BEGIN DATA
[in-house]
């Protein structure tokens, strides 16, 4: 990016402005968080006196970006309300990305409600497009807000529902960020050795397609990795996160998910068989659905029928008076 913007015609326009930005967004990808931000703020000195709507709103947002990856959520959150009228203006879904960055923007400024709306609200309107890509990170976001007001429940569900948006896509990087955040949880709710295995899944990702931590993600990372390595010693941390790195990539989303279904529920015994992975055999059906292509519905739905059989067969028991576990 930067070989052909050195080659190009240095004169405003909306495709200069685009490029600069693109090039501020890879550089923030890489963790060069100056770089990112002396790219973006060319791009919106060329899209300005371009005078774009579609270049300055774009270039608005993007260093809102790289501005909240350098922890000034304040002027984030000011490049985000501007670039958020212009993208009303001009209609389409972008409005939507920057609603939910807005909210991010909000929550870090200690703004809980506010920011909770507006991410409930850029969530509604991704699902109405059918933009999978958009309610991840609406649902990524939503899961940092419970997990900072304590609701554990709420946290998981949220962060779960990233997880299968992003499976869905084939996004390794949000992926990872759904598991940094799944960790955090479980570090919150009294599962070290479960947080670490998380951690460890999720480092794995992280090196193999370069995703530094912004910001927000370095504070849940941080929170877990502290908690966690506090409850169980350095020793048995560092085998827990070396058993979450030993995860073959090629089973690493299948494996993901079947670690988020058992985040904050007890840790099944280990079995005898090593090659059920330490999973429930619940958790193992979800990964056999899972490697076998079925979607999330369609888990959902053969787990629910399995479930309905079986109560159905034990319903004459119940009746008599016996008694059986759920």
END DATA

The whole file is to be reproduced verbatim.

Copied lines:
[in-house]
């Protein structure tokens, strides 16, 4: 990016402005968080006196970006309300990305409600497009807000529902960020050795397609990795996160998910068989659905029928008076 913007015609326009930005967004990808931000703020000195709507709103947002990856959520959150009228203006879904960055923007400024709306609200309107890509990170976001007001429940569900948006896509990087955040949880709710295995899944990702931590993600990372390595010693941390790195990539989303279904529920015994992975055999059906292509519905739905059989067969028991576990 930067070989052909050195080659190009240095004169405003909306495709200069685009490029600069693109090039501020890879550089923030890489963790060069100056770089990112002396790219973006060319791009919106060329899209300005371009005078774009579609270049300055774009270039608005993007260093809102790289501005909240350098922890000034304040002027984030000011490049985000501007670039958020212009993208009303001009209609389409972008409005939507920057609603939910807005909210991010909000929550870090200690703004809980506010920011909770507006991410409930850029969530509604991704699902109405059918933009999978958009309610991840609406649902990524939503899961940092419970997990900072304590609701554990709420946290998981949220962060779960990233997880299968992003499976869905084939996004390794949000992926990872759904598991940094799944960790955090479980570090919150009294599962070290479960947080670490998380951690460890999720480092794995992280090196193999370069995703530094912004910001927000370095504070849940941080929170877990502290908690966690506090409850169980350095020793048995560092085998827990070396058993979450030993995860073959090629089973690493299948494996993901079947670690988020058992985040904050007890840790099944280990079995005898090593090659059920330490999973429930619940958790193992979800990964056999899972490697076998079925979607999330369609888990959902053969787990629910399995479930309905079986109560159905034990319903004459119940009746008599016996008694059986759920």